CriticaLink | Freud: On Narcissism | Sigmund Freud (1856-1939)

Born in a small town in the present-day Czech Republic, Freud grew up in Vienna, the city in which he lived until the last year of his life. He formulated his theories of how the human mind operates in the context of late nineteenth century science, to which the German-speaking researchers of his time had made significant contributions, as well as the strict culture of the fading Austrian-Hungarian Empire. An outstanding student throughout his academic training, Freud received a degree in medicine from the University of Vienna in 1881. Four years later he traveled to Paris to study with Jean Martin Charcot, who was famous for his treatment (and public display) of hysterical patients at the clinic of Salpetrière. The two years Freud spent with Charcot had a strong influence on his later approach to mental illness, and inspired his early interest in hypnosis as a form of therapy that tapped subconscious material.

The complex and ambiguous condition known as hysteria played in important role in Freud's early work on the theories that would found psychoanalysis. Along with fellow physician Josef Breuer, Freud published a set of case histories of hysterical women as Studies in Hysteria in 1895. This text introduced the idea of "talking cure," taking the term from Bertha Pappenheim, one of Breuer's patients discussed in the study under the pseudonym "Anna O". Freud's work with these distressed women inspired the ideas that led to the foundation of psychoanalysis as a theory of the mind and as a course of treatment. He continued to study hysteria, as in his "Fragment of an Analysis of a Case of Hysteria," published in 1905, which deals with the case of Ida Bauer, whom Freud calls "Dora". Freud's apparent mishandling of this case, and Dora's eventual refusal to continue her treatment, have been the focus of a number of important studies by feminists and historians of medicine.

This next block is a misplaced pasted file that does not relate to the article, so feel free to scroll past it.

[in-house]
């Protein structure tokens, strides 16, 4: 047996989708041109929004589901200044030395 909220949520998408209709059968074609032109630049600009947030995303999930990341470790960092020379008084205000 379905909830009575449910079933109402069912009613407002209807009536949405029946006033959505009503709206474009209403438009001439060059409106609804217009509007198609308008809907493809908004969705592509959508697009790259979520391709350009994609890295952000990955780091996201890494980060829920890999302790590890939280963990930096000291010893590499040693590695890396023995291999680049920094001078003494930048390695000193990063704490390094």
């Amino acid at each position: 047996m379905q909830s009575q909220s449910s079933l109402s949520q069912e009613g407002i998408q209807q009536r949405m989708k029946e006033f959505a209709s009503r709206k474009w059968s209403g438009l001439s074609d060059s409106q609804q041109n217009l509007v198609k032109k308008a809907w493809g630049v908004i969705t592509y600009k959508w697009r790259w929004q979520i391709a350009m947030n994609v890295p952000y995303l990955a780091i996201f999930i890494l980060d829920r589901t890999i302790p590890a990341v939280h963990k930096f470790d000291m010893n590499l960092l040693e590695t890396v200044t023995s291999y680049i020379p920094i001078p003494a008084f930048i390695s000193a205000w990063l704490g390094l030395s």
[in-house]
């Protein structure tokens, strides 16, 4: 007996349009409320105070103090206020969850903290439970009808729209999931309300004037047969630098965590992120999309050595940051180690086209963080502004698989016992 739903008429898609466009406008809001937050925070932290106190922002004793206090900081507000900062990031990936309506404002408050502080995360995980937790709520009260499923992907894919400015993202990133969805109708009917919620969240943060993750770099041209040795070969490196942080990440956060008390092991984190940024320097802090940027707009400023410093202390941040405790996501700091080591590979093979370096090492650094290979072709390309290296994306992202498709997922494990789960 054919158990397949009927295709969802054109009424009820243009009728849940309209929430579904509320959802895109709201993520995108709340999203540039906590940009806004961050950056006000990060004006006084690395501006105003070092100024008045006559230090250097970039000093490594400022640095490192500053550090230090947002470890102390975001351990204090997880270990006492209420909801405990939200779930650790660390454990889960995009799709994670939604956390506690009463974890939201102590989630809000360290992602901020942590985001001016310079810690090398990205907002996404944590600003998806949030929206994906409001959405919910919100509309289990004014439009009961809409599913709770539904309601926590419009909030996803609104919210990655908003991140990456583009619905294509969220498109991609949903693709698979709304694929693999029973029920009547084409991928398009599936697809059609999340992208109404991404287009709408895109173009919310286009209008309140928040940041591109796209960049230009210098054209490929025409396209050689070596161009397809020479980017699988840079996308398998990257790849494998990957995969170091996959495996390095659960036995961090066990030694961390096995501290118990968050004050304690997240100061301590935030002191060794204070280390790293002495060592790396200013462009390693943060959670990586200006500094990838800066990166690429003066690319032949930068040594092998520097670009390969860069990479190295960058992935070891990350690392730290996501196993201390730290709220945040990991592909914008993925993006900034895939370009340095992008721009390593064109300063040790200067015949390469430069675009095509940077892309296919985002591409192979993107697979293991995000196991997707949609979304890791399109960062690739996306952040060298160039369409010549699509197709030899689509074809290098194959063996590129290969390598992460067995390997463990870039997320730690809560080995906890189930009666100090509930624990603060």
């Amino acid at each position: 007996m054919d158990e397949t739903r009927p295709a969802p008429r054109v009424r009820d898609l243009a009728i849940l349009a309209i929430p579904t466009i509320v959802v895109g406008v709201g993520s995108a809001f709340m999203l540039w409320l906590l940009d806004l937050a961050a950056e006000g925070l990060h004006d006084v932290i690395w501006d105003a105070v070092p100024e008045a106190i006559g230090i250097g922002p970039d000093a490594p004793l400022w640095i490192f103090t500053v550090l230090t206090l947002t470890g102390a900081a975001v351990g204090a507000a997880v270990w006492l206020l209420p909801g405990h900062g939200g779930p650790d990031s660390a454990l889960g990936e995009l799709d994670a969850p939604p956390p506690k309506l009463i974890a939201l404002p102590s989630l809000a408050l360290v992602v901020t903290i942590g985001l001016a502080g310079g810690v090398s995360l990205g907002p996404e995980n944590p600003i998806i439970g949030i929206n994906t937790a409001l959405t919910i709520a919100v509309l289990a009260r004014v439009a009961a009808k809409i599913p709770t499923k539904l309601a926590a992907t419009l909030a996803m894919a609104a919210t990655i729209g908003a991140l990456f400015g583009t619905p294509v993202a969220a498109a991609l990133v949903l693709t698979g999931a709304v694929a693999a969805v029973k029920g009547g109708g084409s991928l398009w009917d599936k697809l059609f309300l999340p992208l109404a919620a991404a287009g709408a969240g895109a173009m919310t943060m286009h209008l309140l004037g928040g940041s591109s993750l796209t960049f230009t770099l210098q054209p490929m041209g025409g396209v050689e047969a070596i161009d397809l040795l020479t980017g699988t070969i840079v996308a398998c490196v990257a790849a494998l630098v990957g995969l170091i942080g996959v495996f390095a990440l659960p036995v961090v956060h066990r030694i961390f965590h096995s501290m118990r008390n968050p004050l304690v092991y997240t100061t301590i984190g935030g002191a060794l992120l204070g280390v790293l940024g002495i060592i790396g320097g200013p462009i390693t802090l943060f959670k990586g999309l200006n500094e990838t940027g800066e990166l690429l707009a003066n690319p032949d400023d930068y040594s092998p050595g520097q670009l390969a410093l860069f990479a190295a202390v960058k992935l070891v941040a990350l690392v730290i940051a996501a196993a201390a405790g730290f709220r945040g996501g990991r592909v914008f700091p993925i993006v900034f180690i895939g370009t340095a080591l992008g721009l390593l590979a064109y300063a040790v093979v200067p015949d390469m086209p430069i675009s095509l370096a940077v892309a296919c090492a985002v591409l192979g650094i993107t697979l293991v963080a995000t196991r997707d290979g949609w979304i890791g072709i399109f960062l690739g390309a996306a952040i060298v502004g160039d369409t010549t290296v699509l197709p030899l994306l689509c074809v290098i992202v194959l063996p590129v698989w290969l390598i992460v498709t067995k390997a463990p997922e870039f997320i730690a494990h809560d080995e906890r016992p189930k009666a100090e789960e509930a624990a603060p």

In the 1900 Interpretation of Dreams, Freud brought his theory of the unconscious to a larger reading public and created an intellectual sensation that has continued to have a major influence on a wide range of fields, including literary criticism. Like those of Nietzsche and Marx, Freud's insights call into question the assumption that human beings are self-aware thinkers whose acts are the product of conscious, rational intentions--and that human history is the unfolding story of the triumph of reason. Literary theorists are particularly drawn to the emphasis Freud places on interpretation, following his understanding of the contents of the psyche as a system of signs that emerge in the speech, behavior, and dreams of the human subject.

Freud's understanding of the mental processes continued to develop throughout his life. The stages of his construction of the field of psychoanalysis can be charted through his many publications. Some of these miles stones include "On Narcissism, an Introduction," (1914), Beyond the Pleasure Principle (1920), Culture and its Discontents (1930). In 1938, at the end of his life, he began to lay out a general presentation of his theories in Outline of Pschyoanalysis,, which he was unable to finish before his death in 1939.